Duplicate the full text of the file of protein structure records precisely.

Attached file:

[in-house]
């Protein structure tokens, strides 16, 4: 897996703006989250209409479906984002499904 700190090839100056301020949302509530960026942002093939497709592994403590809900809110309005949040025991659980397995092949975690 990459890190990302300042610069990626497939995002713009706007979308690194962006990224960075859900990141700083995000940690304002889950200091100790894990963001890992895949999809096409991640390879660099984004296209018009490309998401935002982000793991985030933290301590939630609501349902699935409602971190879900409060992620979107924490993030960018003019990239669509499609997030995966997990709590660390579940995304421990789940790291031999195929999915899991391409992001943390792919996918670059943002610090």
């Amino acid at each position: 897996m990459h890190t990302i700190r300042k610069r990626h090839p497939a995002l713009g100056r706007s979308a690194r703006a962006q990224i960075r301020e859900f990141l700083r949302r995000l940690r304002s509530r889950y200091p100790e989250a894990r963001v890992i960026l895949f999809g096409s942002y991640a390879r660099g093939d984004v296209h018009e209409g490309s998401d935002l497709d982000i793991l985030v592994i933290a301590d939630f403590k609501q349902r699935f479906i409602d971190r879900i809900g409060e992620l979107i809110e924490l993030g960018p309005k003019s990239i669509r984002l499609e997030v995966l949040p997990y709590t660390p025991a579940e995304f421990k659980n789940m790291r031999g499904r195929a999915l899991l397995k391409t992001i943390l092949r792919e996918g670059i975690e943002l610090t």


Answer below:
[in-house]
């Protein structure tokens, strides 16, 4: 897996703006989250209409479906984002499904 700190090839100056301020949302509530960026942002093939497709592994403590809900809110309005949040025991659980397995092949975690 990459890190990302300042610069990626497939995002713009706007979308690194962006990224960075859900990141700083995000940690304002889950200091100790894990963001890992895949999809096409991640390879660099984004296209018009490309998401935002982000793991985030933290301590939630609501349902699935409602971190879900409060992620979107924490993030960018003019990239669509499609997030995966997990709590660390579940995304421990789940790291031999195929999915899991391409992001943390792919996918670059943002610090």
């Amino acid at each position: 897996m990459h890190t990302i700190r300042k610069r990626h090839p497939a995002l713009g100056r706007s979308a690194r703006a962006q990224i960075r301020e859900f990141l700083r949302r995000l940690r304002s509530r889950y200091p100790e989250a894990r963001v890992i960026l895949f999809g096409s942002y991640a390879r660099g093939d984004v296209h018009e209409g490309s998401d935002l497709d982000i793991l985030v592994i933290a301590d939630f403590k609501q349902r699935f479906i409602d971190r879900i809900g409060e992620l979107i809110e924490l993030g960018p309005k003019s990239i669509r984002l499609e997030v995966l949040p997990y709590t660390p025991a579940e995304f421990k659980n789940m790291r031999g499904r195929a999915l899991l397995k391409t992001i943390l092949r792919e996918g670059i975690e943002l610090t």